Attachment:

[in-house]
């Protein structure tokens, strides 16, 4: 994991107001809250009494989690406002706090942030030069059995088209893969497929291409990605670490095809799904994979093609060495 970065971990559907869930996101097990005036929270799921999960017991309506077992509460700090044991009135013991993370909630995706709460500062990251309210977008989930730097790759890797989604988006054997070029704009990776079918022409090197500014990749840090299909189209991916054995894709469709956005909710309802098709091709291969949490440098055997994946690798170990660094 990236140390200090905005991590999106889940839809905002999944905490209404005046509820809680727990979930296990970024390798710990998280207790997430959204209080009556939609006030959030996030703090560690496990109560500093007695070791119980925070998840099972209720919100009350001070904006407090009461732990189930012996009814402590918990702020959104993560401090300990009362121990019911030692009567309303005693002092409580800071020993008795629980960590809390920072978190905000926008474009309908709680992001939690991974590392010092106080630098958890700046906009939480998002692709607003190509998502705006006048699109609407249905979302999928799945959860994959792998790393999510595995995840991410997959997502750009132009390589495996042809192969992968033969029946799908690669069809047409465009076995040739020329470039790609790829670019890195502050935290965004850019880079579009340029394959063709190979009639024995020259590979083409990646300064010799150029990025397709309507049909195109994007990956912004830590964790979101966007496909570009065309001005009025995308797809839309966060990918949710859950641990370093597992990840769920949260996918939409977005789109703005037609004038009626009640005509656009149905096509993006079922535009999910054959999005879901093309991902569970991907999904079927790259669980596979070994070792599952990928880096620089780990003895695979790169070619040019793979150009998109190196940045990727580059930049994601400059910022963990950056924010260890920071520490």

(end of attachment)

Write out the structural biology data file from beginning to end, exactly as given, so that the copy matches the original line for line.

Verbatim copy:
[in-house]
């Protein structure tokens, strides 16, 4: 994991107001809250009494989690406002706090942030030069059995088209893969497929291409990605670490095809799904994979093609060495 970065971990559907869930996101097990005036929270799921999960017991309506077992509460700090044991009135013991993370909630995706709460500062990251309210977008989930730097790759890797989604988006054997070029704009990776079918022409090197500014990749840090299909189209991916054995894709469709956005909710309802098709091709291969949490440098055997994946690798170990660094 990236140390200090905005991590999106889940839809905002999944905490209404005046509820809680727990979930296990970024390798710990998280207790997430959204209080009556939609006030959030996030703090560690496990109560500093007695070791119980925070998840099972209720919100009350001070904006407090009461732990189930012996009814402590918990702020959104993560401090300990009362121990019911030692009567309303005693002092409580800071020993008795629980960590809390920072978190905000926008474009309908709680992001939690991974590392010092106080630098958890700046906009939480998002692709607003190509998502705006006048699109609407249905979302999928799945959860994959792998790393999510595995995840991410997959997502750009132009390589495996042809192969992968033969029946799908690669069809047409465009076995040739020329470039790609790829670019890195502050935290965004850019880079579009340029394959063709190979009639024995020259590979083409990646300064010799150029990025397709309507049909195109994007990956912004830590964790979101966007496909570009065309001005009025995308797809839309966060990918949710859950641990370093597992990840769920949260996918939409977005789109703005037609004038009626009640005509656009149905096509993006079922535009999910054959999005879901093309991902569970991907999904079927790259669980596979070994070792599952990928880096620089780990003895695979790169070619040019793979150009998109190196940045990727580059930049994601400059910022963990950056924010260890920071520490």